o Handling Squadron was part of the Empire Central Flying School and was lead by Wing Commander G.V. Fryer from February 1944 - July 1946. "Handling [Squadron] was able to prepare the handling notes for each type very early on in its service career." From 1943 through "the remainder of the war, the Squadron continued to receive new types and marks of British and American aircraft, to fly them, assess their handling qualities...some sixty different types or marks of powered aircraft and gliders were flown and described." "It would be arranged that the first aircraft of each new type available to the RAF would go to Handling Squadron." ( http://handlingsqn.org/teams/history.htm )
* Toward the end of WWII or after the war, most Tempest IIs -- including MW376 -- were "tropicalized" with long-range tanks and desert air filtration for use in Africa and Asia.

Date

Event

Documentation/source

1944

Date of manufacture/Built at Bristol Aeroplane Co., Banwell (Contract ACFT/3210/C.23(a))

Delivered to RAF as the first or the second Tempest II delivered by Bristol

Registered as MW-376

http://www.baseportal.com/
RAF A.M. Form 78

http://www.hawkertempest.se

Feb 24, 1945

Moved to Handling Squadron at Hullavington where it served as the test aircraft for the Tempest II model/mark

RAF A.M. Form 78
http://handlingsqn.org/teams/history.htm

Jul 6, 1945

Moved to Maintenance Unit 13 (for refurbishing and fitting with long-range tanks)

RAF A.M. Form 78

Aug 8, 1945

Moved to Maintenance Unit 20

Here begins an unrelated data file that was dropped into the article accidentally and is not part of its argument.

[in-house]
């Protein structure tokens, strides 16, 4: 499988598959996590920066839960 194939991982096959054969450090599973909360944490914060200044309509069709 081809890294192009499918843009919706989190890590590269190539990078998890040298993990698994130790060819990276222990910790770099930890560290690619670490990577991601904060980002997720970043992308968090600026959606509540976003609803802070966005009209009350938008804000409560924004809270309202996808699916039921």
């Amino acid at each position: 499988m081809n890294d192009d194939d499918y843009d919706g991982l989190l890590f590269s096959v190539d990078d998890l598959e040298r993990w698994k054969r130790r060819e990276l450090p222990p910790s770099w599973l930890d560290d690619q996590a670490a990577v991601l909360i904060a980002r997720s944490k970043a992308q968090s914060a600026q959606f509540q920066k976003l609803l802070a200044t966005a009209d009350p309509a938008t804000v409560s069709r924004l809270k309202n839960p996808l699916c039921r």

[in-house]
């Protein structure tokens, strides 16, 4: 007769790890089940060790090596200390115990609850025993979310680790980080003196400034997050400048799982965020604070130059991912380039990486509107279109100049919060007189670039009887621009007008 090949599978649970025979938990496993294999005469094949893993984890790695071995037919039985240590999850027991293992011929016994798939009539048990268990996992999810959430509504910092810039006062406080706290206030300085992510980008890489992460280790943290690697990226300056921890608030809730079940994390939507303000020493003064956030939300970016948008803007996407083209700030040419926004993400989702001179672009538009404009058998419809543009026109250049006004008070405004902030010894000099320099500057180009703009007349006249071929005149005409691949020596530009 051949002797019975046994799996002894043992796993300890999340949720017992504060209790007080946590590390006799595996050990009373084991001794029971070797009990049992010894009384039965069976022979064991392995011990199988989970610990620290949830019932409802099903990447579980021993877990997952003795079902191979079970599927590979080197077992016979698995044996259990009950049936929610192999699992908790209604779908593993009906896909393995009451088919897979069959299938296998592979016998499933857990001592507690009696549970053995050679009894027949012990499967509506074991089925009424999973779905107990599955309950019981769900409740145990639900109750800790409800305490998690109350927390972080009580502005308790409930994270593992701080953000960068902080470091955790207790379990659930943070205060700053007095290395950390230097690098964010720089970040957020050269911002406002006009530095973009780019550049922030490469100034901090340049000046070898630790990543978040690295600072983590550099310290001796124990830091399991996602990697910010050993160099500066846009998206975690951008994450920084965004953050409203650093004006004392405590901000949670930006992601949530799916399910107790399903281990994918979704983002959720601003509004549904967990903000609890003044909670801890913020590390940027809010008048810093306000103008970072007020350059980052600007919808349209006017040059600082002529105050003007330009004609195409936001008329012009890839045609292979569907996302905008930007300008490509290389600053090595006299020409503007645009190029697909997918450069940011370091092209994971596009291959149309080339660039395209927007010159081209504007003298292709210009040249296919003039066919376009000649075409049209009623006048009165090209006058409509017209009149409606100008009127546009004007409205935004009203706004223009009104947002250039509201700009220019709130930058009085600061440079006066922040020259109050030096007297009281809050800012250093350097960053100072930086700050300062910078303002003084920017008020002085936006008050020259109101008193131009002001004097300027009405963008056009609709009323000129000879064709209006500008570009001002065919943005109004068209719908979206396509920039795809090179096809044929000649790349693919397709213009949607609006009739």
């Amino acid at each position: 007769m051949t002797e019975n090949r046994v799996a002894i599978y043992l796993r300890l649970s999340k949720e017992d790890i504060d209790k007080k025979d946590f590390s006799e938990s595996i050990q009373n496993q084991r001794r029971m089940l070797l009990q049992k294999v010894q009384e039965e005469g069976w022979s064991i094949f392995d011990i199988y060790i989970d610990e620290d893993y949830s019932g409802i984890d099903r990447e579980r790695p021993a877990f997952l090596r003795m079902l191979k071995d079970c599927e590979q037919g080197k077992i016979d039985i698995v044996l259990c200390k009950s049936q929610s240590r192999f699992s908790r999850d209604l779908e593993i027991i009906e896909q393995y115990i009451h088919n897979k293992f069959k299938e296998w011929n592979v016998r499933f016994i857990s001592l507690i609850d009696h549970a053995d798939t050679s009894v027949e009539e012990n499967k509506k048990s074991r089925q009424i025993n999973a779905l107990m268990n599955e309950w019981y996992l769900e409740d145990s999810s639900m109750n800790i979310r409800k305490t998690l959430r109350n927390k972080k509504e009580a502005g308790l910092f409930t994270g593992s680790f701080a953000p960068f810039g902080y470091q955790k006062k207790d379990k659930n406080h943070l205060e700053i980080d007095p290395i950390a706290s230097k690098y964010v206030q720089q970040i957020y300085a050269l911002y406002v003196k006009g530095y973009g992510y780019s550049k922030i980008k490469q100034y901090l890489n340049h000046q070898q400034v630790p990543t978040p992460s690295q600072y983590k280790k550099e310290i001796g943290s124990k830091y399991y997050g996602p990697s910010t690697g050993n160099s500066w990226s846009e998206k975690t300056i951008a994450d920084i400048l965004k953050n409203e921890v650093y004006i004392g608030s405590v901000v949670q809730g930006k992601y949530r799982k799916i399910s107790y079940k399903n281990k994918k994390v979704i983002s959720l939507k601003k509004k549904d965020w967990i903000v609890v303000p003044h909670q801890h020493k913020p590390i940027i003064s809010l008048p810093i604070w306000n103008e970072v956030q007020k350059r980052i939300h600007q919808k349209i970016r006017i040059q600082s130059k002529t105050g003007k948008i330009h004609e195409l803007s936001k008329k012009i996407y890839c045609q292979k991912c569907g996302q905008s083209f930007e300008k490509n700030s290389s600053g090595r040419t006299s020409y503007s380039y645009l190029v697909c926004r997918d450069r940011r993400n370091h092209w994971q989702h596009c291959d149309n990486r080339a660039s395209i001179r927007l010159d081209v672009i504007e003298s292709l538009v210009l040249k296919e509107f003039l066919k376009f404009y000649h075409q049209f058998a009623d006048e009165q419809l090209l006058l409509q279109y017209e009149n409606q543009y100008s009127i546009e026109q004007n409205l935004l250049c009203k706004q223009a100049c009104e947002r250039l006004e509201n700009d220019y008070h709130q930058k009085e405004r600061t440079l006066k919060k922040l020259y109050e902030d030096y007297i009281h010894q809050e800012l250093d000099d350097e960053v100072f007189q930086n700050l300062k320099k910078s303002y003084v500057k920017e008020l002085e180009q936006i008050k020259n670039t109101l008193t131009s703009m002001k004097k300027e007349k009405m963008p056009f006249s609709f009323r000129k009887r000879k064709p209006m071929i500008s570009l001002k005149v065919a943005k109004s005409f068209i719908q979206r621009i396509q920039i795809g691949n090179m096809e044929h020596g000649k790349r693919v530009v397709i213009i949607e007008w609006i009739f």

RAF A.M. Form 78

May 24, 1948

Transferred to Hawker for sale to Royal Indian Air Force where it served in No. 4 Squadron

RAF A.M. Form 78 http://www.baseportal.com/

Please let me know if you’d like more information.

All the best,

Morgan

*********

Why a Tempest?

* Extremely rare. Only 11 left out of over 1400 built and NONE are currently airworthy (or likely to become so). (
http://www.hawkertempest.se)

* The fastest piston-engine/prop aircraft of WWII. Fastest WWII Allied aircraft, period.

* By far the most successful aircraft used against the German V1 "Buzz Bomb". (
http://www.hawkertempest.se/v1.htm) (http://www.hawkertempest.se/mpg/v1kill.mpa)

* Best Allied aircraft to combat German Messerschmitt Me 262 turbojet aircraft: "The Messerschmitt Me 262's most dangerous opponent was the British Hawker Tempest - extremely fast at low altitudes, highly-maneuverable and heavily-armed." (Hubert Lange, Me262 pilot)

Why this Tempest?

* Exceptionally well preserved. This aircraft has essentially no corrosion and is in far better condition than any other Tempest available.

* Nearly complete. No propeller blades and no 20MM cannons, but every other major assembly and most minor parts are included.

* Two spare Bristol Centaurus V engines. Included as part of this package!

* Can be made a flier more quickly/at lower cost than any other Tempest available.

* The ONLY Tempest NOT owned by RAF Museum, IAF Museum, Kermit Weeks, Nelson Ezell, or Tempest Two, Ltd.

Member for

17 years 2 months

Posts: 1,037

No price then!

FB

Member for

17 years

Posts: 3,214

no, i suspect that given the manner in which its stressed how rare she is, i would have thought that the price will be astronomical...

Member for

16 years 9 months

Posts: 5,929

I suspect that it's one of those cases where..................if you need to ask the price, then you can't afford it!